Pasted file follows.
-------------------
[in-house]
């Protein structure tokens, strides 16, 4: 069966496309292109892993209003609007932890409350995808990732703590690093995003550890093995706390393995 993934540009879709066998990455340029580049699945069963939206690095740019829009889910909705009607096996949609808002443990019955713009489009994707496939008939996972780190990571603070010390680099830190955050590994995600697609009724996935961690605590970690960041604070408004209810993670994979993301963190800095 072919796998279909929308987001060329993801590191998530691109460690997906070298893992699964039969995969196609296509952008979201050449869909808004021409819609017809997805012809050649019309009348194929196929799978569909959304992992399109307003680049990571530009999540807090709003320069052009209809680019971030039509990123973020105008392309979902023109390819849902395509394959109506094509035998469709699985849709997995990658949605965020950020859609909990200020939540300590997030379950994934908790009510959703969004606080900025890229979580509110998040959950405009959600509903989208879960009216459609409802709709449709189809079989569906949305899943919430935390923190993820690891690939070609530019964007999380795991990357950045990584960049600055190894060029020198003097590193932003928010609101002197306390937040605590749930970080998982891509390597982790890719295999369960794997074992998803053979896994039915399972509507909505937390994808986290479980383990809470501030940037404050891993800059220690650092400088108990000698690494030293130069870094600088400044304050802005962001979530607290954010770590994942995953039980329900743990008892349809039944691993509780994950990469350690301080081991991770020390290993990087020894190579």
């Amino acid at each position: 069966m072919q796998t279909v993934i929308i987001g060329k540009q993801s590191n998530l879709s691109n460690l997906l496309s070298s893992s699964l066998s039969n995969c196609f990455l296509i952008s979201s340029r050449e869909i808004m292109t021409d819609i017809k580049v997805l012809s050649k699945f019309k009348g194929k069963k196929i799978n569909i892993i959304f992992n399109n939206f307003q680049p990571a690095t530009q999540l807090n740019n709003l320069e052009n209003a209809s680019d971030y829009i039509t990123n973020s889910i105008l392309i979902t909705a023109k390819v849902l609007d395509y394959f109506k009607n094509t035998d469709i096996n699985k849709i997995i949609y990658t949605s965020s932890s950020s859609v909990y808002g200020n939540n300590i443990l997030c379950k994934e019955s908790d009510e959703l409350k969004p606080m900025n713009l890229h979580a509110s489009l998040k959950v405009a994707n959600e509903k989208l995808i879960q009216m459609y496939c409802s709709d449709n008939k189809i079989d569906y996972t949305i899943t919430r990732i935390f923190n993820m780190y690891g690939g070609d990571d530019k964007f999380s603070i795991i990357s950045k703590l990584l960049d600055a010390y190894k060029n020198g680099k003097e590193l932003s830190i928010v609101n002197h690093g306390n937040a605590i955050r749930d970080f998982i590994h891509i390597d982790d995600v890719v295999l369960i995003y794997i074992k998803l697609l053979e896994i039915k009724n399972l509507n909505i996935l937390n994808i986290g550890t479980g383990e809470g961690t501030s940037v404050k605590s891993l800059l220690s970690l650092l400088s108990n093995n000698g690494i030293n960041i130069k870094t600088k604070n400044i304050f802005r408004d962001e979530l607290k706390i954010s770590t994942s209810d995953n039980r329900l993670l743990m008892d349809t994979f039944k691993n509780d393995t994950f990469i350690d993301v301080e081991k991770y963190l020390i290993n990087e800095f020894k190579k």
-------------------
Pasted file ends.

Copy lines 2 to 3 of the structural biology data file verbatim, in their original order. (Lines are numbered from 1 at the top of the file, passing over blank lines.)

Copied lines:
């Protein structure tokens, strides 16, 4: 069966496309292109892993209003609007932890409350995808990732703590690093995003550890093995706390393995 993934540009879709066998990455340029580049699945069963939206690095740019829009889910909705009607096996949609808002443990019955713009489009994707496939008939996972780190990571603070010390680099830190955050590994995600697609009724996935961690605590970690960041604070408004209810993670994979993301963190800095 072919796998279909929308987001060329993801590191998530691109460690997906070298893992699964039969995969196609296509952008979201050449869909808004021409819609017809997805012809050649019309009348194929196929799978569909959304992992399109307003680049990571530009999540807090709003320069052009209809680019971030039509990123973020105008392309979902023109390819849902395509394959109506094509035998469709699985849709997995990658949605965020950020859609909990200020939540300590997030379950994934908790009510959703969004606080900025890229979580509110998040959950405009959600509903989208879960009216459609409802709709449709189809079989569906949305899943919430935390923190993820690891690939070609530019964007999380795991990357950045990584960049600055190894060029020198003097590193932003928010609101002197306390937040605590749930970080998982891509390597982790890719295999369960794997074992998803053979896994039915399972509507909505937390994808986290479980383990809470501030940037404050891993800059220690650092400088108990000698690494030293130069870094600088400044304050802005962001979530607290954010770590994942995953039980329900743990008892349809039944691993509780994950990469350690301080081991991770020390290993990087020894190579």
């Amino acid at each position: 069966m072919q796998t279909v993934i929308i987001g060329k540009q993801s590191n998530l879709s691109n460690l997906l496309s070298s893992s699964l066998s039969n995969c196609f990455l296509i952008s979201s340029r050449e869909i808004m292109t021409d819609i017809k580049v997805l012809s050649k699945f019309k009348g194929k069963k196929i799978n569909i892993i959304f992992n399109n939206f307003q680049p990571a690095t530009q999540l807090n740019n709003l320069e052009n209003a209809s680019d971030y829009i039509t990123n973020s889910i105008l392309i979902t909705a023109k390819v849902l609007d395509y394959f109506k009607n094509t035998d469709i096996n699985k849709i997995i949609y990658t949605s965020s932890s950020s859609v909990y808002g200020n939540n300590i443990l997030c379950k994934e019955s908790d009510e959703l409350k969004p606080m900025n713009l890229h979580a509110s489009l998040k959950v405009a994707n959600e509903k989208l995808i879960q009216m459609y496939c409802s709709d449709n008939k189809i079989d569906y996972t949305i899943t919430r990732i935390f923190n993820m780190y690891g690939g070609d990571d530019k964007f999380s603070i795991i990357s950045k703590l990584l960049d600055a010390y190894k060029n020198g680099k003097e590193l932003s830190i928010v609101n002197h690093g306390n937040a605590i955050r749930d970080f998982i590994h891509i390597d982790d995600v890719v295999l369960i995003y794997i074992k998803l697609l053979e896994i039915k009724n399972l509507n909505i996935l937390n994808i986290g550890t479980g383990e809470g961690t501030s940037v404050k605590s891993l800059l220690s970690l650092l400088s108990n093995n000698g690494i030293n960041i130069k870094t600088k604070n400044i304050f802005r408004d962001e979530l607290k706390i954010s770590t994942s209810d995953n039980r329900l993670l743990m008892d349809t994979f039944k691993n509780d393995t994950f990469i350690d993301v301080e081991k991770y963190l020390i290993n990087e800095f020894k190579k």